Did the District Court abuse its discretion when it rejected plaintiff's proposed jury instruction regarding the non-appearance of a defendant?
The District Court refused plaintiff's proposed Instruction No. 37, which stated,
You are instructed that if a party has failed to produce a witness within his power to produce, you may, if you see fit, infer from that, if here given, the testimony of such witness would not have been favorable to such party. This rule is applicable, however, if and only if you believe the situation between such party and the witness was of a nature whereby with exercise of reasonable diligence such party could have produced such witness, further, that a reasonable person in the same circumstances would have produced such witness if such party believed the testimony of such witness would be favorable to such party, further, that no reasonable excuse exists for the failure of such party to produce such witness and, further that the witness was not equally available to the adverse party.
As support for this instruction, plaintiff cites State ex rel. Nagle v. Naughton (1936), 103 Mont. 306, 63 P.2d 123. Plaintiff contends that this instruction was required to counter the comments of defense counsel during voir dire that "[defense counsel] was at fault for not obtaining the presence of Mr. Smith because Mr. Smith was a truck driver and could not be found." However, plaintiff objected to that statement and his objection was sustained. He made no request that the jury be admonished to disregard the remark.
Defendants point out that, as a defendant, Lee Smith was not required to be present for trial and contend that plaintiff had no need to call Smith as a witness after plaintiff read Smith's deposition during plaintiff's case-in-chief. Finally, they argue that on the last day of trial, defense counsel advised the court that Smith was available to testify and that although the Court gave plaintiff an opportunity to reopen his case, plaintiff declined.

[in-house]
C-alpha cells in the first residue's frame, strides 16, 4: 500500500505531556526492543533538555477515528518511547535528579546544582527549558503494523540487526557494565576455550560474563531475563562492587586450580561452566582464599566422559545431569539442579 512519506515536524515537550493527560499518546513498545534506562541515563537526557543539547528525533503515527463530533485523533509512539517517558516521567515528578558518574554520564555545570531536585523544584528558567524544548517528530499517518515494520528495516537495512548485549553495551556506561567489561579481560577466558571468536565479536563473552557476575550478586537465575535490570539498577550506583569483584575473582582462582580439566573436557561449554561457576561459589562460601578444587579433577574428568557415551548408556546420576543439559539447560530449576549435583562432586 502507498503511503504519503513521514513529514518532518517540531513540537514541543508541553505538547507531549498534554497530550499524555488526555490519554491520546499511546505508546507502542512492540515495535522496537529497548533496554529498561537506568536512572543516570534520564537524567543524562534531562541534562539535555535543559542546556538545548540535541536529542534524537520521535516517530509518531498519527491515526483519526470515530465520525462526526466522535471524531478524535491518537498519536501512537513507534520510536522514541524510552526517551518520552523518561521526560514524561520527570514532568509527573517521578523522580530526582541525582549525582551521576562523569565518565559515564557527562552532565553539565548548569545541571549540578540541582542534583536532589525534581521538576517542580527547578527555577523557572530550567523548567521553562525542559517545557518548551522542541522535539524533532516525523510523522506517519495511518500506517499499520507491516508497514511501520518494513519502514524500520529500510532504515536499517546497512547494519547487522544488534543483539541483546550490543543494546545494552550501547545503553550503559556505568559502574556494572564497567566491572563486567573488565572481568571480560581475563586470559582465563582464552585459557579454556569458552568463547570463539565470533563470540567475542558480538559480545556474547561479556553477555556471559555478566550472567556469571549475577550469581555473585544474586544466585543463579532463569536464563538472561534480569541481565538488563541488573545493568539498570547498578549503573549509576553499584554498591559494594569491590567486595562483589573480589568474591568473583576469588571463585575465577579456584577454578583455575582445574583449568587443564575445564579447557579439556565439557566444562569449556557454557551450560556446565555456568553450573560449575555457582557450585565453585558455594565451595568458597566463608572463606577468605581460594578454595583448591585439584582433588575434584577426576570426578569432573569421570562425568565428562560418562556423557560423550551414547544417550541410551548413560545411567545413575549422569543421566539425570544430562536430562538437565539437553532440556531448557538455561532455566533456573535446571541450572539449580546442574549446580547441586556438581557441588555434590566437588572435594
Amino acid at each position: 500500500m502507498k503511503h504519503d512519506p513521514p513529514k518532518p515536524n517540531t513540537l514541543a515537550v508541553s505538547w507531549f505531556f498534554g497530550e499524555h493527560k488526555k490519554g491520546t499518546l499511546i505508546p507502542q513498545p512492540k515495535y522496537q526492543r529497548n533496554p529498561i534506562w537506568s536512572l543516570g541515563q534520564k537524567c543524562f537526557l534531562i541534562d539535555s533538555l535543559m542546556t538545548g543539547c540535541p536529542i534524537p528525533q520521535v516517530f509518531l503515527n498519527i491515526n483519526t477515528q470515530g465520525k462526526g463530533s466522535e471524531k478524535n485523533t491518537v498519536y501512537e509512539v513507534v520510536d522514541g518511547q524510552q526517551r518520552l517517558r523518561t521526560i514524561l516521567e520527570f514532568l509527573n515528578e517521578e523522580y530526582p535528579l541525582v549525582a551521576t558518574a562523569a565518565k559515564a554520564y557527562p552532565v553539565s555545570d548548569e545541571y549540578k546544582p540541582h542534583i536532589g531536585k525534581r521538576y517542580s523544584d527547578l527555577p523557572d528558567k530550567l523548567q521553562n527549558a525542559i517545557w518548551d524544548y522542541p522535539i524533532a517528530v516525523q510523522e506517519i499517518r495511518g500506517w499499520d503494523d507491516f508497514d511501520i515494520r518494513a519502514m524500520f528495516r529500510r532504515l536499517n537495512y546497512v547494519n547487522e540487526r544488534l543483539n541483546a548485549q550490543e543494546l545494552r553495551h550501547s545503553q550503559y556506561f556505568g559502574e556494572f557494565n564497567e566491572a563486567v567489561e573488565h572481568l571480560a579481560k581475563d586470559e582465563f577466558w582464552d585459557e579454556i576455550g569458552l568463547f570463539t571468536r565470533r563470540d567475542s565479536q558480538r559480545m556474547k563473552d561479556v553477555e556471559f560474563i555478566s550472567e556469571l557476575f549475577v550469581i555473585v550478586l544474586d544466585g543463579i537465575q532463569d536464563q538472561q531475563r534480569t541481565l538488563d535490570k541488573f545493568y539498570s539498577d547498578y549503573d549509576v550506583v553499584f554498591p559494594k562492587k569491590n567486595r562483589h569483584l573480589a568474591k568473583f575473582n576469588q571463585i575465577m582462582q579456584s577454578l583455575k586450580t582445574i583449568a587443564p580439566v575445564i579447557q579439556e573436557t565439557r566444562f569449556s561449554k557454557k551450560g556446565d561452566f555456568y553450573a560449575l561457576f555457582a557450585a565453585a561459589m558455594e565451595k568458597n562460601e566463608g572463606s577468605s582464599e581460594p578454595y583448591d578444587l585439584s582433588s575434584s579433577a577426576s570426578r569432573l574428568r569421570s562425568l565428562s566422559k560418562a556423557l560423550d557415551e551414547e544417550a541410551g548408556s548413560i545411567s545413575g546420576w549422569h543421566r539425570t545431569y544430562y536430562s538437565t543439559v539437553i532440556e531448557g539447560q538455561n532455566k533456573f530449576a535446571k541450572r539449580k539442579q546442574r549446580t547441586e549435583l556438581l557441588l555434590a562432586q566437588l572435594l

There is no evidence in the record to support defendants' version of events. However, in his reply brief, plaintiff does not deny that this is what occurred.
This Court has held that "[i]t is not reversible error for a trial court to refuse an offered instruction unless such refusal affects the substantial rights of the party proposing the instruction, thereby prejudicing him." Cottrell v. Burlington Northern Railroad Co. (1993), [ 261 Mont. 296], 863 P.2d 381, 387, 50 St.Rep. 1323, 1327 (citing Payne v. Sorenson (1979), 183 Mont. 323, 599 P.2d 362). See also, Walden v. State (1991), 250 Mont. 132, 818 P.2d 1190.
We do not decide whether under other circumstances, failure to give such an instruction would be reversible error. However, based on the record before us, we are unable to conclude that plaintiff's substantial rights were adversely affected by the District Court's refusal to give his proposed instruction in this case. We conclude that the District Court did not abuse its discretion when it denied plaintiff's motion for a new trial.
The judgment of the District Court is affirmed.
CHIEF JUSTICE TURNAGE, JUSTICES HARRISON, HUNT and WEBER concur.